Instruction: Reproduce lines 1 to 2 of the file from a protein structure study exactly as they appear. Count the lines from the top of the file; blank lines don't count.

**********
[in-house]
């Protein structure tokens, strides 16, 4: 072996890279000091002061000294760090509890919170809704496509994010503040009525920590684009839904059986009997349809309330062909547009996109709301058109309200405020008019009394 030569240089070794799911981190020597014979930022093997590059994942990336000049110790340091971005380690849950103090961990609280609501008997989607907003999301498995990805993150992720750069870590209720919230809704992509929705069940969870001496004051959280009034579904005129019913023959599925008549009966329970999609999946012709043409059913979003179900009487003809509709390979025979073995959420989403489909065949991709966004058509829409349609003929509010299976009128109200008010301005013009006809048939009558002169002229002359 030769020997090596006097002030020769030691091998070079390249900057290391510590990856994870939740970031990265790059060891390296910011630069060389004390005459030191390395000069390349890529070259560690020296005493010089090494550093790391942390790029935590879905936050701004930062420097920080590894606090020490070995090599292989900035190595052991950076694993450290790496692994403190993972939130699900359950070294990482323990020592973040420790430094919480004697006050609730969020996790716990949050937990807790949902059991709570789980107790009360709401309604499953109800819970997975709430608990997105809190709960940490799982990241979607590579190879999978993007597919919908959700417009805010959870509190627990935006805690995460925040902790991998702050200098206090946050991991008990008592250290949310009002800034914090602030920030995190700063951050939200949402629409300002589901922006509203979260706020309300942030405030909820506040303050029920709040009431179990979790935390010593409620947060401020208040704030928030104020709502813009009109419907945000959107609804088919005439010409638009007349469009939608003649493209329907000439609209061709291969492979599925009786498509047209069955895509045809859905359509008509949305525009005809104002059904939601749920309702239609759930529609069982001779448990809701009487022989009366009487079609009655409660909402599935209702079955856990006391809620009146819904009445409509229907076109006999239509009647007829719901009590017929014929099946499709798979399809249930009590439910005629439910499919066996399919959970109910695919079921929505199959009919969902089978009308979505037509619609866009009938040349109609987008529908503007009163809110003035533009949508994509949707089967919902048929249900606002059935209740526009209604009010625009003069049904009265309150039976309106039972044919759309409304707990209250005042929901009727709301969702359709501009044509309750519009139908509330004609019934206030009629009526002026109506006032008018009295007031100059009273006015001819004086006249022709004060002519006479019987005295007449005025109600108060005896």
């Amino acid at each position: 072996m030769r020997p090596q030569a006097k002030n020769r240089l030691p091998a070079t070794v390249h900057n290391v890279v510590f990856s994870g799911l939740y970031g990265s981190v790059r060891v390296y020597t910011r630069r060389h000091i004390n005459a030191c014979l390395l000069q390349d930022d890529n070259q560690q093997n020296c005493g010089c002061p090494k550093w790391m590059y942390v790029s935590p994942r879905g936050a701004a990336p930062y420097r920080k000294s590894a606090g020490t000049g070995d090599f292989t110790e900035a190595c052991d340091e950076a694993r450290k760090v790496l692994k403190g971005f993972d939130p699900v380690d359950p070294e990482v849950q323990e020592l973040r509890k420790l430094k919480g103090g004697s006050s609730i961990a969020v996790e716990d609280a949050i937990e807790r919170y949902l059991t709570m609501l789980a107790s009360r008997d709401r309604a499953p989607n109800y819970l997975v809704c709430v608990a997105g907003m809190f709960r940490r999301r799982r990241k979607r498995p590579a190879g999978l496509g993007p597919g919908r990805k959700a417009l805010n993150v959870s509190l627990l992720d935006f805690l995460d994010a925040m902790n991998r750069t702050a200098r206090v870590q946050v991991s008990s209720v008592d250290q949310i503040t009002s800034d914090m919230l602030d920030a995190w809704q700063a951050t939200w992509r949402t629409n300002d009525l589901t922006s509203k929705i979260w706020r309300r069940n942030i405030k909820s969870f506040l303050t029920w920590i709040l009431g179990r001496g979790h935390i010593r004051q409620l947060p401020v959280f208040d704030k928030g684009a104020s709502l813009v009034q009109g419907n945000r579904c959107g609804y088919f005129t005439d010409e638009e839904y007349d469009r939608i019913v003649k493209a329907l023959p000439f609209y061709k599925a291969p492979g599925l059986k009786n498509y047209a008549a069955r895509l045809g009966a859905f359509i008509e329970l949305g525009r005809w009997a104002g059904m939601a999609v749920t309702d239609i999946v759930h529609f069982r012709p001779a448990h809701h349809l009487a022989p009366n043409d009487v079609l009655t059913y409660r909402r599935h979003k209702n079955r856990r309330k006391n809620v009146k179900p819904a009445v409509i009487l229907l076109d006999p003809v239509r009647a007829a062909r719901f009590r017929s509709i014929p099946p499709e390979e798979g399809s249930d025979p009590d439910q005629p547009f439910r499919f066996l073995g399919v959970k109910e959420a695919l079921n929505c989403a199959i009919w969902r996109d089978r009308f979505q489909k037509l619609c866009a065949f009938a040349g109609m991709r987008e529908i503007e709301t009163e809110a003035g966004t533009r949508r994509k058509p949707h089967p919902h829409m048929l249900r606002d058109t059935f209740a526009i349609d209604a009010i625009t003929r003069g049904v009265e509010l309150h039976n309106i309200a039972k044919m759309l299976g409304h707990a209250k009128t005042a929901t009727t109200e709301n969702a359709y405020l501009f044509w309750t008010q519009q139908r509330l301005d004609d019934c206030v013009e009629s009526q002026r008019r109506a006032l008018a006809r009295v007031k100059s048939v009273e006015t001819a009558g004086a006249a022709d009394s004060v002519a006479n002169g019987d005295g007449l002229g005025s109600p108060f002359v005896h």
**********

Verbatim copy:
[in-house]
């Protein structure tokens, strides 16, 4: 072996890279000091002061000294760090509890919170809704496509994010503040009525920590684009839904059986009997349809309330062909547009996109709301058109309200405020008019009394 030569240089070794799911981190020597014979930022093997590059994942990336000049110790340091971005380690849950103090961990609280609501008997989607907003999301498995990805993150992720750069870590209720919230809704992509929705069940969870001496004051959280009034579904005129019913023959599925008549009966329970999609999946012709043409059913979003179900009487003809509709390979025979073995959420989403489909065949991709966004058509829409349609003929509010299976009128109200008010301005013009006809048939009558002169002229002359 030769020997090596006097002030020769030691091998070079390249900057290391510590990856994870939740970031990265790059060891390296910011630069060389004390005459030191390395000069390349890529070259560690020296005493010089090494550093790391942390790029935590879905936050701004930062420097920080590894606090020490070995090599292989900035190595052991950076694993450290790496692994403190993972939130699900359950070294990482323990020592973040420790430094919480004697006050609730969020996790716990949050937990807790949902059991709570789980107790009360709401309604499953109800819970997975709430608990997105809190709960940490799982990241979607590579190879999978993007597919919908959700417009805010959870509190627990935006805690995460925040902790991998702050200098206090946050991991008990008592250290949310009002800034914090602030920030995190700063951050939200949402629409300002589901922006509203979260706020309300942030405030909820506040303050029920709040009431179990979790935390010593409620947060401020208040704030928030104020709502813009009109419907945000959107609804088919005439010409638009007349469009939608003649493209329907000439609209061709291969492979599925009786498509047209069955895509045809859905359509008509949305525009005809104002059904939601749920309702239609759930529609069982001779448990809701009487022989009366009487079609009655409660909402599935209702079955856990006391809620009146819904009445409509229907076109006999239509009647007829719901009590017929014929099946499709798979399809249930009590439910005629439910499919066996399919959970109910695919079921929505199959009919969902089978009308979505037509619609866009009938040349109609987008529908503007009163809110003035533009949508994509949707089967919902048929249900606002059935209740526009209604009010625009003069049904009265309150039976309106039972044919759309409304707990209250005042929901009727709301969702359709501009044509309750519009139908509330004609019934206030009629009526002026109506006032008018009295007031100059009273006015001819004086006249022709004060002519006479019987005295007449005025109600108060005896």